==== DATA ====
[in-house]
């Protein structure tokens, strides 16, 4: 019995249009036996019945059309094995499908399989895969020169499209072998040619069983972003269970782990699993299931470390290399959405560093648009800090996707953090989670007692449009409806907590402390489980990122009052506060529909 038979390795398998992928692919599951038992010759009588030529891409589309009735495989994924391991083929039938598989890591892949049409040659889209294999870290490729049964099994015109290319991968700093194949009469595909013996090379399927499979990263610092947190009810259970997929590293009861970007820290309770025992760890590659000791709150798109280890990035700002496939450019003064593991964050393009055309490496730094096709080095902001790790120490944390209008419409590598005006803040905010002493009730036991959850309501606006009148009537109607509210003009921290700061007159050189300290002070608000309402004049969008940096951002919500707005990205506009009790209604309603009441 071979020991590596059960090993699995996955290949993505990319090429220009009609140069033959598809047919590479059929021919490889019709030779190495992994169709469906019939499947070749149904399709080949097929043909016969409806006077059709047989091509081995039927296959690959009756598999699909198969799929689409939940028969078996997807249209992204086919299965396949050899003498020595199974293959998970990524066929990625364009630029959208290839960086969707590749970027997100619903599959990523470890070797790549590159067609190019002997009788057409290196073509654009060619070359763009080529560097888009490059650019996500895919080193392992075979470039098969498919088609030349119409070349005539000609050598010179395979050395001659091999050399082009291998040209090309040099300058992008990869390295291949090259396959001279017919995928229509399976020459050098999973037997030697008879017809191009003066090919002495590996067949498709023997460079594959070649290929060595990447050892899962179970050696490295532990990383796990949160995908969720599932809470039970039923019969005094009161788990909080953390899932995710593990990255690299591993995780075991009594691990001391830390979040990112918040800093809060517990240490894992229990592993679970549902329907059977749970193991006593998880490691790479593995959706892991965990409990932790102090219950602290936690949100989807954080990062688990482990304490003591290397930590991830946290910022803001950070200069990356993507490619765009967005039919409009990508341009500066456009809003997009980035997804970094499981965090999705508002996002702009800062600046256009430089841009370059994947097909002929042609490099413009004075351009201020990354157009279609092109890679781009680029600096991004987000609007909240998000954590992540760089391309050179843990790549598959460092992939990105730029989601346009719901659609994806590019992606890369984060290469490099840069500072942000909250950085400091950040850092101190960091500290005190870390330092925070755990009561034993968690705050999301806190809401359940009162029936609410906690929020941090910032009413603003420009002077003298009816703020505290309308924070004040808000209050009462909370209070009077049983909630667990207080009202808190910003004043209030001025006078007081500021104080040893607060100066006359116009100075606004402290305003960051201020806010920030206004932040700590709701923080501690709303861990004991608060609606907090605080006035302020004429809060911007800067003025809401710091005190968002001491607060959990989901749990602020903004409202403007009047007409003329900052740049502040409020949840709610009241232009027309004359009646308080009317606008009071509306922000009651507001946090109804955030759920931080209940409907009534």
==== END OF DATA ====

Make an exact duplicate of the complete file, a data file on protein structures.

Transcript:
[in-house]
């Protein structure tokens, strides 16, 4: 019995249009036996019945059309094995499908399989895969020169499209072998040619069983972003269970782990699993299931470390290399959405560093648009800090996707953090989670007692449009409806907590402390489980990122009052506060529909 038979390795398998992928692919599951038992010759009588030529891409589309009735495989994924391991083929039938598989890591892949049409040659889209294999870290490729049964099994015109290319991968700093194949009469595909013996090379399927499979990263610092947190009810259970997929590293009861970007820290309770025992760890590659000791709150798109280890990035700002496939450019003064593991964050393009055309490496730094096709080095902001790790120490944390209008419409590598005006803040905010002493009730036991959850309501606006009148009537109607509210003009921290700061007159050189300290002070608000309402004049969008940096951002919500707005990205506009009790209604309603009441 071979020991590596059960090993699995996955290949993505990319090429220009009609140069033959598809047919590479059929021919490889019709030779190495992994169709469906019939499947070749149904399709080949097929043909016969409806006077059709047989091509081995039927296959690959009756598999699909198969799929689409939940028969078996997807249209992204086919299965396949050899003498020595199974293959998970990524066929990625364009630029959208290839960086969707590749970027997100619903599959990523470890070797790549590159067609190019002997009788057409290196073509654009060619070359763009080529560097888009490059650019996500895919080193392992075979470039098969498919088609030349119409070349005539000609050598010179395979050395001659091999050399082009291998040209090309040099300058992008990869390295291949090259396959001279017919995928229509399976020459050098999973037997030697008879017809191009003066090919002495590996067949498709023997460079594959070649290929060595990447050892899962179970050696490295532990990383796990949160995908969720599932809470039970039923019969005094009161788990909080953390899932995710593990990255690299591993995780075991009594691990001391830390979040990112918040800093809060517990240490894992229990592993679970549902329907059977749970193991006593998880490691790479593995959706892991965990409990932790102090219950602290936690949100989807954080990062688990482990304490003591290397930590991830946290910022803001950070200069990356993507490619765009967005039919409009990508341009500066456009809003997009980035997804970094499981965090999705508002996002702009800062600046256009430089841009370059994947097909002929042609490099413009004075351009201020990354157009279609092109890679781009680029600096991004987000609007909240998000954590992540760089391309050179843990790549598959460092992939990105730029989601346009719901659609994806590019992606890369984060290469490099840069500072942000909250950085400091950040850092101190960091500290005190870390330092925070755990009561034993968690705050999301806190809401359940009162029936609410906690929020941090910032009413603003420009002077003298009816703020505290309308924070004040808000209050009462909370209070009077049983909630667990207080009202808190910003004043209030001025006078007081500021104080040893607060100066006359116009100075606004402290305003960051201020806010920030206004932040700590709701923080501690709303861990004991608060609606907090605080006035302020004429809060911007800067003025809401710091005190968002001491607060959990989901749990602020903004409202403007009047007409003329900052740049502040409020949840709610009241232009027309004359009646308080009317606008009071509306922000009651507001946090109804955030759920931080209940409907009534």